Erythema ab igne


Erythema ab igne
Erythema ab igne
Classification and external resources

Erythema ab igne in a person with chronic abdominal pain who found some relief from the application of heat.
ICD-10 L59.0
ICD-9 692.82
DiseasesDB 4438
eMedicine derm/130

Erythema ab igne (also known as hot water bottle rash,[1] fire stains,[2], laptop leg, and toasted skin syndrome[2]) refers to skin that is reddened due to long-term exposure to infrared radiation. The term is derived from Latin and means "redness from fire".[3]

Erythema ab igne (EAI) is a skin reaction caused by exposure to heat. It was once commonly seen in the elderly who stood or sat closely to open fires or electric heaters. Although wide use of Central Heating has reduced the incidence, it is still sometimes found in people exposed to heat from other sources like heat packs, laptops,[4] and hot water bottles. Overexposure to heat causes a mild red rash that might be described as 'blotchy'. Prolonged and repeated exposure causes a marked redness and colouring of the skin. The skin and underlying tissue may start to thin, and sometimes sores or lesions can develop.[citation needed] Some people may complain of mild itchiness and a burning sensation, but often, unless a change in pigmentation is seen, it can go unnoticed.

Different types of heat sources can cause this condition such as:

  • Repeated application of hot water bottles or heat pads to treat chronic pain--e.g., chronic backache
  • Repeated exposure to car heaters, or furniture with built-in heaters
  • Occupational hazards of silversmiths and jewellers (face exposed to heat), bakers and chefs (arms)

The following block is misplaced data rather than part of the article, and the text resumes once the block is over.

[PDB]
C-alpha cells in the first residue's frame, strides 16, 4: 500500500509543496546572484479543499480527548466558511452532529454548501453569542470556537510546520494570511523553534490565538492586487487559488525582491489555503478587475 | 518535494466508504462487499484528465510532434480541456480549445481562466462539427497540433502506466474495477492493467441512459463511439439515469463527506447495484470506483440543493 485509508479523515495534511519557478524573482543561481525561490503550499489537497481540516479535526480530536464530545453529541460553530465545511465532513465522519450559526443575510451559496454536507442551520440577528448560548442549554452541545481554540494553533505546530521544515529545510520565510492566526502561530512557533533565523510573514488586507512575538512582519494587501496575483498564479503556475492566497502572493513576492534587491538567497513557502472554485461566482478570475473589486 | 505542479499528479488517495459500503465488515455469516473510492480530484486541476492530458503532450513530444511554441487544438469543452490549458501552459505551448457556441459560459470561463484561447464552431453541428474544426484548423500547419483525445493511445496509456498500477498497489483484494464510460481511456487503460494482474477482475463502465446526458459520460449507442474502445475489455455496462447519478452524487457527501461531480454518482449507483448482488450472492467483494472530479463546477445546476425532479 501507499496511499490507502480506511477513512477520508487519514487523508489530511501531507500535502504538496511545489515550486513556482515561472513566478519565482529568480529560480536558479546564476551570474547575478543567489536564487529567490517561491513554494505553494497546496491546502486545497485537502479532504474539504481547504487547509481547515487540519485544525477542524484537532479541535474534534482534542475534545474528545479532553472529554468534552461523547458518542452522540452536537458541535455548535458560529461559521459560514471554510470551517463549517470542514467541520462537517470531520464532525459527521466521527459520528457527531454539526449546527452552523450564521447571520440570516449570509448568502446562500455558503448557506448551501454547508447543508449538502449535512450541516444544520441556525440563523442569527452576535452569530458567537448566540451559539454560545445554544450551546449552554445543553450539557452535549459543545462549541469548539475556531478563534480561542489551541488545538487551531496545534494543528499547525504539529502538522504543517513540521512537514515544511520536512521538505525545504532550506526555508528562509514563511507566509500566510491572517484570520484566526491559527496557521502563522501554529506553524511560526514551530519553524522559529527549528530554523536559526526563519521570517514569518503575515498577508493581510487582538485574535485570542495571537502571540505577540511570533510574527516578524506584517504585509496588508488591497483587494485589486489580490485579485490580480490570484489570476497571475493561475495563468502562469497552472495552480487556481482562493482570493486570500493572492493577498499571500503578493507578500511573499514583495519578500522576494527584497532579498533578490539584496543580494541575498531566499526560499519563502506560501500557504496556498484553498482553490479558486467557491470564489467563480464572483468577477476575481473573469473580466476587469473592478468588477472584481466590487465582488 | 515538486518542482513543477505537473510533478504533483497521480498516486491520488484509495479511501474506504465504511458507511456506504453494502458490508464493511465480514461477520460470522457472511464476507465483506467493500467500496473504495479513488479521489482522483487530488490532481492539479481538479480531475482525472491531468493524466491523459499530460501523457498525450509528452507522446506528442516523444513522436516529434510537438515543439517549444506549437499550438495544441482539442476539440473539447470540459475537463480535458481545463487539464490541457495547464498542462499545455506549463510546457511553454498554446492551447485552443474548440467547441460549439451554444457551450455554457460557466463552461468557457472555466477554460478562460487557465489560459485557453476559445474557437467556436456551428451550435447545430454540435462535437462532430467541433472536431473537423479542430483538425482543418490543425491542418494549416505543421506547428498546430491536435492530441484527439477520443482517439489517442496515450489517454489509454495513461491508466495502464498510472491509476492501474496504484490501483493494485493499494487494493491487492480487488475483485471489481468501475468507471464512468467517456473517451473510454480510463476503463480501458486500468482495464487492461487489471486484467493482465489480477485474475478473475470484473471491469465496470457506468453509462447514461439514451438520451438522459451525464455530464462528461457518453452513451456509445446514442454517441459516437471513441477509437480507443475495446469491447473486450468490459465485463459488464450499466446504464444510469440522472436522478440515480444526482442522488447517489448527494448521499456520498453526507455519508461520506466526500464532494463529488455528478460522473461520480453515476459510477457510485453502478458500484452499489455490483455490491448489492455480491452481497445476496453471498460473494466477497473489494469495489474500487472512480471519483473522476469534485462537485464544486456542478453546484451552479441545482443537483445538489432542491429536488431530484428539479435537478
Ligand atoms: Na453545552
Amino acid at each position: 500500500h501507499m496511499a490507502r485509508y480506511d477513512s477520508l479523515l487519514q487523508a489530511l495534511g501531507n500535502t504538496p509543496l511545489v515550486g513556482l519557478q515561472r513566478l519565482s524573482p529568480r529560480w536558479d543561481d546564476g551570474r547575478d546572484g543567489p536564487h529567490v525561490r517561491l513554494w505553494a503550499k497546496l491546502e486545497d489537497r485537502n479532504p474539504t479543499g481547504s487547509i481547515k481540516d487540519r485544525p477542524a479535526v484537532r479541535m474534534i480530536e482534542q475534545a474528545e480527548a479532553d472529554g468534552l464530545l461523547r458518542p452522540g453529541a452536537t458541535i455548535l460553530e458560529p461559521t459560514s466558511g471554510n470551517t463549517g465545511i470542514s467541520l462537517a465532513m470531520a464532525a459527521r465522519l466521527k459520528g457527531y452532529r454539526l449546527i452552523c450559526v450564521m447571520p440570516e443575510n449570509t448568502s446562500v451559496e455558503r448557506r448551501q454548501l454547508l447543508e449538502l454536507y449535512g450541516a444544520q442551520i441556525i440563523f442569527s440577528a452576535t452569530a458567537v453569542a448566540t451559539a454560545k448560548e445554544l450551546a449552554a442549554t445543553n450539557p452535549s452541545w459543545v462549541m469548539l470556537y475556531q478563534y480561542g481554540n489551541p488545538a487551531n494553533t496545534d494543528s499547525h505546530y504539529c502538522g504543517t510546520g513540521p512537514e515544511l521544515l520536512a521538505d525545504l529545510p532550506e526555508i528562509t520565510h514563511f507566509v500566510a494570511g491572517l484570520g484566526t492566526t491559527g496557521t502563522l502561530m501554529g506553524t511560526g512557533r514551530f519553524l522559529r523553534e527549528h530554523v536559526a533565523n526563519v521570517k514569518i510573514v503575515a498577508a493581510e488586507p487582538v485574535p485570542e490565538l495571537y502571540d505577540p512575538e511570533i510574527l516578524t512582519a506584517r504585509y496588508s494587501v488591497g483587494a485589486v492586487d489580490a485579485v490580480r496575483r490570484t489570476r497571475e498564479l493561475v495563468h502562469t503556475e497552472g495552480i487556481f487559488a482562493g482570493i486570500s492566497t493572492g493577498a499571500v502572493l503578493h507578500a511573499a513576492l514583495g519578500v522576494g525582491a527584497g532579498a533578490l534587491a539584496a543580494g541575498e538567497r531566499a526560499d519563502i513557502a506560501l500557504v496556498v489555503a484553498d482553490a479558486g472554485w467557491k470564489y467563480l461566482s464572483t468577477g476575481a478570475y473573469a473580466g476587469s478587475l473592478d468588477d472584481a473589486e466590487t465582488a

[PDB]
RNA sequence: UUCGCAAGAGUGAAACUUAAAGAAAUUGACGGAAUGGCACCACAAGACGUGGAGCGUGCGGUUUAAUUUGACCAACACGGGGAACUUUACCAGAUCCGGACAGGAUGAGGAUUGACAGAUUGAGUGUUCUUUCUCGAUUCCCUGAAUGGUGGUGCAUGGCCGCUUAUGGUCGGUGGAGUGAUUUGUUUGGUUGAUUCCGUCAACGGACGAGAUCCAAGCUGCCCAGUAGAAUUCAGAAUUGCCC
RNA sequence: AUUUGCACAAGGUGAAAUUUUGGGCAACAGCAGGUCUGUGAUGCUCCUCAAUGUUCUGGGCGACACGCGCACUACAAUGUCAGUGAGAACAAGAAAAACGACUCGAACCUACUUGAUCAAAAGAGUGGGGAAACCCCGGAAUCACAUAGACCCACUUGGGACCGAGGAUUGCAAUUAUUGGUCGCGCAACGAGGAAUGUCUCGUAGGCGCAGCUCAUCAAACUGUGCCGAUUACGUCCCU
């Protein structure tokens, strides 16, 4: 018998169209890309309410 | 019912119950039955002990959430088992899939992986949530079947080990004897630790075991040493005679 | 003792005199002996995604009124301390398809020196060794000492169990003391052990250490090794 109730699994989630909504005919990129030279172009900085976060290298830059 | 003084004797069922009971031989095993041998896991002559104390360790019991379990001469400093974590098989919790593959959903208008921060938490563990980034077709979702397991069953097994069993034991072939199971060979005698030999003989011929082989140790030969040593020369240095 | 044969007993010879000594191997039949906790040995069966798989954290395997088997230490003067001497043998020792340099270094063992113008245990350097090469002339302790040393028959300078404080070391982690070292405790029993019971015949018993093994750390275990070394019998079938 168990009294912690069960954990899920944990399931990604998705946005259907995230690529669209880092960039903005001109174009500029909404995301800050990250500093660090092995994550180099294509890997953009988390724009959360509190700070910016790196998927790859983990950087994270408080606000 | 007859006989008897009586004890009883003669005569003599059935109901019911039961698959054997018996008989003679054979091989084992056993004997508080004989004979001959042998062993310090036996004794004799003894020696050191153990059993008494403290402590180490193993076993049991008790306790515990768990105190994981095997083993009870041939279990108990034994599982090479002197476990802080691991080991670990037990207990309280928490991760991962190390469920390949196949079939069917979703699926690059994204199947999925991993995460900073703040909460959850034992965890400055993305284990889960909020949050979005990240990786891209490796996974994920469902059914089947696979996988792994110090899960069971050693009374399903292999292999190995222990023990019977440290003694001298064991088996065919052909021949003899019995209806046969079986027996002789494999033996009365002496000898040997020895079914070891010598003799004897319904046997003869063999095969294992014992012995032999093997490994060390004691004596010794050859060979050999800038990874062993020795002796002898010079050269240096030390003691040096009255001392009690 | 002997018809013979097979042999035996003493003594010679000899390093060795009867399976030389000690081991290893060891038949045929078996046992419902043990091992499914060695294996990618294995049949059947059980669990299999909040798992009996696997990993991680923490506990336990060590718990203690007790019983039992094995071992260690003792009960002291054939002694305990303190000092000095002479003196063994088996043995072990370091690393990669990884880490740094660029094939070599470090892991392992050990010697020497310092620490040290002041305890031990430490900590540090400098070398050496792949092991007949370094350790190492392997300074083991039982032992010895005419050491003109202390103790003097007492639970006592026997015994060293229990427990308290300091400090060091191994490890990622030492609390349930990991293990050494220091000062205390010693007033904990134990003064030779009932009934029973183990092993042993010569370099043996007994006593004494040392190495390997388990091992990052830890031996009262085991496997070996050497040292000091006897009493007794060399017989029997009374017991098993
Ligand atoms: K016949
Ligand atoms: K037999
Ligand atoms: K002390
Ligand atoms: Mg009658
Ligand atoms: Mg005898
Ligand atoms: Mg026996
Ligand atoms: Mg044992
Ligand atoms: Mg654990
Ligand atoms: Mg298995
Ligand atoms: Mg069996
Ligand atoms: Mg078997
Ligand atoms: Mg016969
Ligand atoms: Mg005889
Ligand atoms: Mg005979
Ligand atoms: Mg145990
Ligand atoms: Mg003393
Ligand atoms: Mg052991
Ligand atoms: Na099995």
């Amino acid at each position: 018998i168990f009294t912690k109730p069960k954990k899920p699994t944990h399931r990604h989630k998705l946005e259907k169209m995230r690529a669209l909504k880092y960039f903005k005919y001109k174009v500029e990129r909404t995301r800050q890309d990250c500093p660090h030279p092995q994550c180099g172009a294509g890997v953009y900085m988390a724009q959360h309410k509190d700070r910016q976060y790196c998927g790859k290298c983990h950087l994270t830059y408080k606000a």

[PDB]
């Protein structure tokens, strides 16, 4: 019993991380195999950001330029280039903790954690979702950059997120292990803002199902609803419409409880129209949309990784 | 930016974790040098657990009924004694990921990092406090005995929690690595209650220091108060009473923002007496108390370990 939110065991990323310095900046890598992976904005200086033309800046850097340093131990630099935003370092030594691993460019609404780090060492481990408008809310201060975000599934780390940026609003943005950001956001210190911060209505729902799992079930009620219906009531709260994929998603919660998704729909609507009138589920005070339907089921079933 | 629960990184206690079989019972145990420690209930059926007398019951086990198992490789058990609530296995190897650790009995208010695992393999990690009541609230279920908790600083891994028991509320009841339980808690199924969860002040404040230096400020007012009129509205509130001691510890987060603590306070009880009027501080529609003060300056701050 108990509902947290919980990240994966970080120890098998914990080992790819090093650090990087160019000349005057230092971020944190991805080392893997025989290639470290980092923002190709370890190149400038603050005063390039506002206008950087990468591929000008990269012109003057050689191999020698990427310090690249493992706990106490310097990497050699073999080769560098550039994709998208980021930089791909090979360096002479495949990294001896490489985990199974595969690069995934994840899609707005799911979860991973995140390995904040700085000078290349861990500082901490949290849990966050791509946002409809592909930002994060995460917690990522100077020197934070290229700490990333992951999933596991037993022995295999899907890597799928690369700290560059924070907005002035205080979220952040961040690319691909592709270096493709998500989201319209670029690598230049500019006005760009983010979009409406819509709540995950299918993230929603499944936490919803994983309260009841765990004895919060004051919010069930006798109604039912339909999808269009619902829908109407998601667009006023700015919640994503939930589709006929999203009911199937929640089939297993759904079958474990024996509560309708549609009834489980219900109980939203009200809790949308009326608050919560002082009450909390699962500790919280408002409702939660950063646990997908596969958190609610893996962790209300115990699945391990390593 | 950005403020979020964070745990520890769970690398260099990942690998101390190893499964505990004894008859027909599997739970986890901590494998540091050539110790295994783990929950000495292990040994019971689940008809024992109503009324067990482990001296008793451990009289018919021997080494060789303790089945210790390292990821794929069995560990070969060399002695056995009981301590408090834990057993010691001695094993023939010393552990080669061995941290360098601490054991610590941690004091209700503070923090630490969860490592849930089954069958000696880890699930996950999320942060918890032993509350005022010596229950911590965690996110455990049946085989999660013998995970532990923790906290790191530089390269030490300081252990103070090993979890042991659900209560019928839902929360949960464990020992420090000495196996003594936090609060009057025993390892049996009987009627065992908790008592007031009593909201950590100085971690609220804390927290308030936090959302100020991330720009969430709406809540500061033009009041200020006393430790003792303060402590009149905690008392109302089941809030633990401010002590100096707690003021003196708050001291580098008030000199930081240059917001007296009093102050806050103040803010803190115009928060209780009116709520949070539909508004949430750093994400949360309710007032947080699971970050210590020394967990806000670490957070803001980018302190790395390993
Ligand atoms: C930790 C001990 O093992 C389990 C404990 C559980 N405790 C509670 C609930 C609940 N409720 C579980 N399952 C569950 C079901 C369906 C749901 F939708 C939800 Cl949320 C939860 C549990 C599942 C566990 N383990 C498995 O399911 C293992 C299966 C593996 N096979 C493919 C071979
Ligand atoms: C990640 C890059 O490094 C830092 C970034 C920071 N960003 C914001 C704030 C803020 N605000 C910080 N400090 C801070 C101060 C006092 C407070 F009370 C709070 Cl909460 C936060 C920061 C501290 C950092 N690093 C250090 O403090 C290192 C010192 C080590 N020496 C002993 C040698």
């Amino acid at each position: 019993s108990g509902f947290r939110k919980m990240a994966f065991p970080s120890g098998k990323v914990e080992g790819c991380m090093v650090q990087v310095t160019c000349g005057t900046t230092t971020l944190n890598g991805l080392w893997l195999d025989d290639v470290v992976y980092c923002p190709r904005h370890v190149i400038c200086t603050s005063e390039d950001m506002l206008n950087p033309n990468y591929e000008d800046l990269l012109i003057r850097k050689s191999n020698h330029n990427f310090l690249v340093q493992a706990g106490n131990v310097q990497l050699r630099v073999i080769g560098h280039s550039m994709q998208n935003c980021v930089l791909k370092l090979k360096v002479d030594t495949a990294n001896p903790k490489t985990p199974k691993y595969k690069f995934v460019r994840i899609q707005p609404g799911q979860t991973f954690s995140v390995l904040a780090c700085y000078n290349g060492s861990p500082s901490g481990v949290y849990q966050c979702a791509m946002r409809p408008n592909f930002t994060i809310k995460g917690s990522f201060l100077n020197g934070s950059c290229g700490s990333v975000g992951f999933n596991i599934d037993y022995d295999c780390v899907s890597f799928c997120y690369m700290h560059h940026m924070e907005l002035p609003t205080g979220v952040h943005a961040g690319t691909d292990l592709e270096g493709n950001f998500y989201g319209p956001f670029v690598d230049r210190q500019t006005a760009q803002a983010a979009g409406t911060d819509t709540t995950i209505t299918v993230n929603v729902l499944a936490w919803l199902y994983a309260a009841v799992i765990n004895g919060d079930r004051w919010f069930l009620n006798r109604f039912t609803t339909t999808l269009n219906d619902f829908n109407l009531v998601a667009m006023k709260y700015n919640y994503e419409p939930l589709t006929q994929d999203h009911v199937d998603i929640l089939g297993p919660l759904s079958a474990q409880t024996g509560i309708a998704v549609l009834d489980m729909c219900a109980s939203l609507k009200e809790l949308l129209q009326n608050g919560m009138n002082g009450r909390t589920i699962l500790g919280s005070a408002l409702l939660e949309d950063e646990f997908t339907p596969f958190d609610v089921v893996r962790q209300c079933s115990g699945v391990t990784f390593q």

Contents

Treatment

The source of heat must be removed. If the area is only mildly affected with slight redness, the condition may resolve itself in a few months. If the condition is severe and the skin pigmented and atrophic, resolution is unlikely. In this case, there is a possibility that squamous cell carcinomas may form. If there is a persistent sore that doesn't heal or a growing lump within the rash, a skin biopsy should be performed to rule out the possibility of skin cancer. Abnormally pigmented skin may persist for years. Treatment with topical tretinoin or laser may improve the appearance.

It may also be seen in people with hypothyroidism or lymphoedema.

See also

References

  1. ^ Rudolph CM, Soyer HP, Wolf P, Kerl H (February 1998). "Hot-water-bottle rash: not only a sign of chronic pancreatitis". Lancet 351 (9103): 677. doi:10.1016/S0140-6736(05)78465-8. PMID 9500360. 
  2. ^ a b Rapini, Ronald P.; Bolognia, Jean L.; Jorizzo, Joseph L. (2007). Dermatology: 2-Volume Set. St. Louis: Mosby. pp. Chapter87. ISBN 1-4160-2999-0. 
  3. ^ Beleznay K, Humphrey S, Au S (March 2010). "Erythema ab igne". CMAJ : Canadian Medical Association Journal = Journal De l'Association Medicale Canadienne 182 (5): E228. doi:10.1503/cmaj.081216. PMC 2842847. PMID 20159900. http://www.cmaj.ca/cgi/pmidlookup?view=long&pmid=20159900. 
  4. ^ Levinbook, WS.; Mallet J; Grant-Kels JM (October 2007). "Laptop computer--associated erythema ab igne.". Cutis (Quadrant HealthCom) 80 (4): 319–20. PMID 18038695. 

External links